The Malcontent on: Freshers’ Week

Most of us know that the most efficient way to kill any social event is to make sure it’s sufficiently over-hyped. As far as the title for ‘Most Laughably Over-Hyped Social Event’ goes, Freshers’ Week is reigning champion, standing proud at No.1, above New Year’s Eve, Glastonbury, and your birthday. So over-hyped, that it spends a large proportion of its time vomiting excess hype into its sink and cupboards.

The ‘OFFICIAL FRESHERS WEEK 2011’ Facebook group are calling it ‘HUGE’, the ‘craziest week in the world’, a week, indeed, of ‘mayhem’. Oxford students embrace the fact that for most (unless you want to go to a pyjama party in your JCR), Freshers’ week is mainly about getting off your face, but the association between getting unsociably drunk and being a little bit ‘wild’ escapes me.

Let’s not dress up what is essentially a week of poisoning your body, free of the inhibitions which under normal circumstances prevent you from making a twat of yourself in front of people you’ve just met. Besides, however you spend 0th week, you still won’t be immune from all the shit jokes about Oxford students drinking tea and living it up in the library. There’s no shame in accepting that our Freshers’ is ‘unique’. It might be just as sweaty, loud and awkward as elsewhere, but what other university would make you spend one of your first evenings in an ancient, candle-lit hall trying to explain the concept of a traffic light party to your tutor.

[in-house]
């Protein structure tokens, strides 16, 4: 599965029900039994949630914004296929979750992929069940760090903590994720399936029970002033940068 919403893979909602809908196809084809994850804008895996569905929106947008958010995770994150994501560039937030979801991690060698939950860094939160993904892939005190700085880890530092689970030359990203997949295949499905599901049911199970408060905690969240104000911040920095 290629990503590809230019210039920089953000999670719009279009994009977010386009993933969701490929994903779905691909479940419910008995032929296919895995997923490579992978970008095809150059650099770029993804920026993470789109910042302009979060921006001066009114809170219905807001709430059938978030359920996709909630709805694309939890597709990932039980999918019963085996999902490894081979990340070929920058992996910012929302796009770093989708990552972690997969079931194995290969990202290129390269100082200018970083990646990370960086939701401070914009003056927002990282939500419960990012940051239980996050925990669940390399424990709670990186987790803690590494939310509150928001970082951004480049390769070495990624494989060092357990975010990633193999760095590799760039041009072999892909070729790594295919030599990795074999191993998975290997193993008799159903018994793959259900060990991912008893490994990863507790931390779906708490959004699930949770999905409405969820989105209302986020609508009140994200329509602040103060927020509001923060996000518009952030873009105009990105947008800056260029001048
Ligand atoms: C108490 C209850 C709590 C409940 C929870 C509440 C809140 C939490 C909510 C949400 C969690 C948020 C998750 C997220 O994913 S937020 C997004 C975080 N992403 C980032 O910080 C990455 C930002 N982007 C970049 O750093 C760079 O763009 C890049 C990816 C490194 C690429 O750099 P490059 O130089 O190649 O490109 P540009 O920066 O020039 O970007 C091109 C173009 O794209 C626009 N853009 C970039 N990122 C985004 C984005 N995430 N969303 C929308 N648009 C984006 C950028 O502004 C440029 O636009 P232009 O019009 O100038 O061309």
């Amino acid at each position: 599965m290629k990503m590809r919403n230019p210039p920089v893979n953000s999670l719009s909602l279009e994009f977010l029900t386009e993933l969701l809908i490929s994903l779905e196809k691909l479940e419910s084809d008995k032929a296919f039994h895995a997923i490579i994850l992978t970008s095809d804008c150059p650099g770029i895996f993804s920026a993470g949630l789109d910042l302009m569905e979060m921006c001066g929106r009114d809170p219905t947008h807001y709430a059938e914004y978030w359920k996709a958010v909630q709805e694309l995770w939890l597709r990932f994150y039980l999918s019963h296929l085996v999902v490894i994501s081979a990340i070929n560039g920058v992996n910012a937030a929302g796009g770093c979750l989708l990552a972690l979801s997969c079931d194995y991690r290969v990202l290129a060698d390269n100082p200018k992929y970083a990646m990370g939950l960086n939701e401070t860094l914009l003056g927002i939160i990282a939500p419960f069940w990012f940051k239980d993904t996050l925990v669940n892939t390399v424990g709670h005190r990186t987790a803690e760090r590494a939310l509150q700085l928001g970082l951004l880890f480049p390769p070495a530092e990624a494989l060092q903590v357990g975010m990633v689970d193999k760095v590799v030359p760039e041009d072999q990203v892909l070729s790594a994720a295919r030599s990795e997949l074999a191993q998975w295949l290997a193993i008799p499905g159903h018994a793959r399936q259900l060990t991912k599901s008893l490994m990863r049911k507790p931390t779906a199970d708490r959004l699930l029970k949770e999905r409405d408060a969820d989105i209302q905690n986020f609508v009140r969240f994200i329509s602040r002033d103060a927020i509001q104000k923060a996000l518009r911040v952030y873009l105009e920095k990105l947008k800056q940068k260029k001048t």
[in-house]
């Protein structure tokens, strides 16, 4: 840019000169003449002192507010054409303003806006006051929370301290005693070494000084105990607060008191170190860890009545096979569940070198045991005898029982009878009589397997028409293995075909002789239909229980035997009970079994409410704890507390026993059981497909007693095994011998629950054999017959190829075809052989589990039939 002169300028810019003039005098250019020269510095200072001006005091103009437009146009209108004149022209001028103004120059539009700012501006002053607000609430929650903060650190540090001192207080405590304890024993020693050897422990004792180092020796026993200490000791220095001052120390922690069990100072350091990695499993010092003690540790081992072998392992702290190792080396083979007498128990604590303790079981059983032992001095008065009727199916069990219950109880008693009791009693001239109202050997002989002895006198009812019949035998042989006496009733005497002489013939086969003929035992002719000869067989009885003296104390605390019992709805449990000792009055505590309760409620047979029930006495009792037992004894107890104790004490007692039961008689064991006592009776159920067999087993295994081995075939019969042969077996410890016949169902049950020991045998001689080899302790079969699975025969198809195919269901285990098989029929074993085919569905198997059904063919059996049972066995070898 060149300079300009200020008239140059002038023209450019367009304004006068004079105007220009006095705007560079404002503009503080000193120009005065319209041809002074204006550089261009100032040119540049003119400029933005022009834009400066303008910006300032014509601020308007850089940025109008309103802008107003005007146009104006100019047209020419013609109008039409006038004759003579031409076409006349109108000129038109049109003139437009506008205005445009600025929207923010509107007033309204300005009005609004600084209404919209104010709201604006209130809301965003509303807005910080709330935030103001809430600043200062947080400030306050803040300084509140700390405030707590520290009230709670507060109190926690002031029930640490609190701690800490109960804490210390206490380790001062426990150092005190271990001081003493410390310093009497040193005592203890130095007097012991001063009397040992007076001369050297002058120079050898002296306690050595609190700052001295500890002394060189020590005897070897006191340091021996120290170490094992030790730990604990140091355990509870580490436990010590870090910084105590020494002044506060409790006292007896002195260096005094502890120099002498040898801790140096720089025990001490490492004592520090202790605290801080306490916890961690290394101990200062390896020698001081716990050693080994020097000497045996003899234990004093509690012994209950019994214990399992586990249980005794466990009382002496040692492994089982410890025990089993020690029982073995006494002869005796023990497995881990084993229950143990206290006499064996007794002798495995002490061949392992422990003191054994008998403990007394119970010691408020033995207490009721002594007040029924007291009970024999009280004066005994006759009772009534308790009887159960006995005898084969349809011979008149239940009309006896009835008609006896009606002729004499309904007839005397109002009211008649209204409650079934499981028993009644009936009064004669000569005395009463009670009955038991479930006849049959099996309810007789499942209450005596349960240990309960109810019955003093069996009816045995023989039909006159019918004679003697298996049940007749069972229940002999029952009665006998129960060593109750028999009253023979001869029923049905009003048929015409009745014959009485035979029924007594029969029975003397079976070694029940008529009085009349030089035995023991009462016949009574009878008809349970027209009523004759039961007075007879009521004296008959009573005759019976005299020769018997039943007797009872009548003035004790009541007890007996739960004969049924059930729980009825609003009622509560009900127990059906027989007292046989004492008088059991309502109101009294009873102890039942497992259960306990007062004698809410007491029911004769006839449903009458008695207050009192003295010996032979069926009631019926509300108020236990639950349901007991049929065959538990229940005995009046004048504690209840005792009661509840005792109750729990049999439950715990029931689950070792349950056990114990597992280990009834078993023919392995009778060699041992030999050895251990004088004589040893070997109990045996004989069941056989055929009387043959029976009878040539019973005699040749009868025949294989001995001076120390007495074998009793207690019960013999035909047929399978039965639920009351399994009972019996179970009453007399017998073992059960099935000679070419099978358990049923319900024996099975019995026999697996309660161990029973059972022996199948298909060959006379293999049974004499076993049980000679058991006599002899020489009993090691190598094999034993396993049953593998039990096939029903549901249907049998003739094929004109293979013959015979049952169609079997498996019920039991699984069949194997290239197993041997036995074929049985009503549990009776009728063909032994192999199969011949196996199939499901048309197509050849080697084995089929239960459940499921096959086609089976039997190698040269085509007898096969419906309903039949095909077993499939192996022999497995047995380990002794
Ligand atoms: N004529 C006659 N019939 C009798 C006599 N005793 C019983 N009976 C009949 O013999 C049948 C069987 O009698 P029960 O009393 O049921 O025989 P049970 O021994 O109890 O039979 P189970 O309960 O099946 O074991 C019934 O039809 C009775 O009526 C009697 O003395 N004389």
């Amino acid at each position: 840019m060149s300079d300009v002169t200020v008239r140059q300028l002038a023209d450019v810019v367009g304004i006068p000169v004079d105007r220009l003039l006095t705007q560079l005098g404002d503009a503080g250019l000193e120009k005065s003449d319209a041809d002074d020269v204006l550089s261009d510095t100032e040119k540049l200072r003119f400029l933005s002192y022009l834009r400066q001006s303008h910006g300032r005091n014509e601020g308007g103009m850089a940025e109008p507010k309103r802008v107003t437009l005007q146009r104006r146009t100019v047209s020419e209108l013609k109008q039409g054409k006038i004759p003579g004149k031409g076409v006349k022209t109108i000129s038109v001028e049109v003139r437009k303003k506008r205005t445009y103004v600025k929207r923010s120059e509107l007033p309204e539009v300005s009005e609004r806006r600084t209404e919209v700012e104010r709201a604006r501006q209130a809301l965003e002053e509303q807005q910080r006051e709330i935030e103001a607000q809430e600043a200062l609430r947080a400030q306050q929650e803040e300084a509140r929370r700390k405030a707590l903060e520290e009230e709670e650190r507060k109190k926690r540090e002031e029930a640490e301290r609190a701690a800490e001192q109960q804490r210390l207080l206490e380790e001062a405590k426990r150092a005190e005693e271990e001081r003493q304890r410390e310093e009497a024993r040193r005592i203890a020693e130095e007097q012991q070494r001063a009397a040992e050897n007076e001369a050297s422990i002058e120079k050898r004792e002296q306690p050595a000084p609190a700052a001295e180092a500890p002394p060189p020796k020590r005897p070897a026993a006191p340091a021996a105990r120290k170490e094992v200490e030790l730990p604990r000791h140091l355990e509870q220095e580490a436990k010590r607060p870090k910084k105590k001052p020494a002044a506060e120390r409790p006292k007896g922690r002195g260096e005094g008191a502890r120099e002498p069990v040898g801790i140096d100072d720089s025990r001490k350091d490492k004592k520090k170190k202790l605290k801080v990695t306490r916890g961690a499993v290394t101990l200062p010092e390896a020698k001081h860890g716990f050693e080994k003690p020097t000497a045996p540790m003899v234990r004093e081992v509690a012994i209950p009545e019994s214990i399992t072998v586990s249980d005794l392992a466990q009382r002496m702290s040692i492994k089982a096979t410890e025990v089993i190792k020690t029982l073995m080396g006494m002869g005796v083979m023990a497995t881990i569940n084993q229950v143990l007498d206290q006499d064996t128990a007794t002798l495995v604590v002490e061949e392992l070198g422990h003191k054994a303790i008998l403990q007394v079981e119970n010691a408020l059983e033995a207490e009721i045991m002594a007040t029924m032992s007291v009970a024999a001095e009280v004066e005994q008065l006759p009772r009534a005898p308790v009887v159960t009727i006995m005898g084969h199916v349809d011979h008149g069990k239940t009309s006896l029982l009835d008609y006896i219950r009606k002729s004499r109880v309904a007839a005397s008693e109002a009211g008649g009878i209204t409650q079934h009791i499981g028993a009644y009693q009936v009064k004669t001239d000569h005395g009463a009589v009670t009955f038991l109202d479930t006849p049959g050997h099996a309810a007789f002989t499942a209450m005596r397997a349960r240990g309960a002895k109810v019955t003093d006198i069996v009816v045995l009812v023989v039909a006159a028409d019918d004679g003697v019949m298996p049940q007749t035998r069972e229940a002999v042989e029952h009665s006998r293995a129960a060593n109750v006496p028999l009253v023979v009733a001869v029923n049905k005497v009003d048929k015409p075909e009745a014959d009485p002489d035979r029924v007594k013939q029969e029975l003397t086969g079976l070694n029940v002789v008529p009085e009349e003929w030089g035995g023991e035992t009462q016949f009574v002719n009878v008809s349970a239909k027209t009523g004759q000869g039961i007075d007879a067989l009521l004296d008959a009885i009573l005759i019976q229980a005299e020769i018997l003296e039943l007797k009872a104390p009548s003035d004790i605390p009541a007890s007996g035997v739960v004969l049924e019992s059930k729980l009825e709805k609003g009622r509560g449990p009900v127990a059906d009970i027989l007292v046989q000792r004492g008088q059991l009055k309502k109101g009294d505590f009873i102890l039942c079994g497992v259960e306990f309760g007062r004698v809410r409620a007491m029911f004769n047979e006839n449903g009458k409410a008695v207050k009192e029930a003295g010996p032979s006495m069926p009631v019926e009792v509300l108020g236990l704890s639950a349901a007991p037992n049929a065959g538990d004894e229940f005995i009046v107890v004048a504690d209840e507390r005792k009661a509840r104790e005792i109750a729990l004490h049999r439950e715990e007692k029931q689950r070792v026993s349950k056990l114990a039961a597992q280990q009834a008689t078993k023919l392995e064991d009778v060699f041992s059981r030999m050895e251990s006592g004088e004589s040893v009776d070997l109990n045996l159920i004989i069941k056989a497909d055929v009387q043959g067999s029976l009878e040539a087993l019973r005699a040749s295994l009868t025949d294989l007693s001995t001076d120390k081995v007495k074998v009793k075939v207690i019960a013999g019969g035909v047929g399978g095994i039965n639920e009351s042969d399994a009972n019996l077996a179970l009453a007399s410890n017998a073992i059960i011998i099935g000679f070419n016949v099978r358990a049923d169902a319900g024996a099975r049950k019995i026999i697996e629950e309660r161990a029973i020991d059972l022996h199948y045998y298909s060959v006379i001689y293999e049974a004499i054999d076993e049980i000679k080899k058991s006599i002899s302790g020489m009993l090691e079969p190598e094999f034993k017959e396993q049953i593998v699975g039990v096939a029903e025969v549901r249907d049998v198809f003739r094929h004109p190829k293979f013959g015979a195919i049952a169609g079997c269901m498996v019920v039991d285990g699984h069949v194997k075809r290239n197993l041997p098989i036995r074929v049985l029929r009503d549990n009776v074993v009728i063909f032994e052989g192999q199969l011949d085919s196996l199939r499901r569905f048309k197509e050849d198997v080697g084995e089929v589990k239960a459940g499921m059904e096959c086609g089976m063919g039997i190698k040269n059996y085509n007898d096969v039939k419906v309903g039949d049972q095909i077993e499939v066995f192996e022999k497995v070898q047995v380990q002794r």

It wouldn’t be so bad if Freshers’ was really about establishing your new mates. But you’ll invariably end up thinking ‘what have I done?’, when you find yourself in the company of some saddo who’s taken it all as a transparent opportunity to re-invent themselves. This is just your year – you might even grow to like them – but the second year will not fail to be irritate the hell out of you by persistently sharking anyone remotely attractive, or by giving you with a nickname like ‘fat fresher’.

Of course, they don’t tell you this before you go as you’ve applied to a university which has a vendetta against fun. We believe the hype before we go, and that’s because it doesn’t actually matter whether you’ve enjoyed Freshers’ week or not, as long as you’ve pretended well enough. This is why we have Facebook. We spend September of year 13 looking wistfully at albums named ‘DOWN IT FREASHA’ , filled with pictures of people in the year above licking strangers’ faces in luminous fancy dress, and thus the cycle of over-hype is perpetuated.

Harriet Lowes

PHOTO/Walking plaster dispenser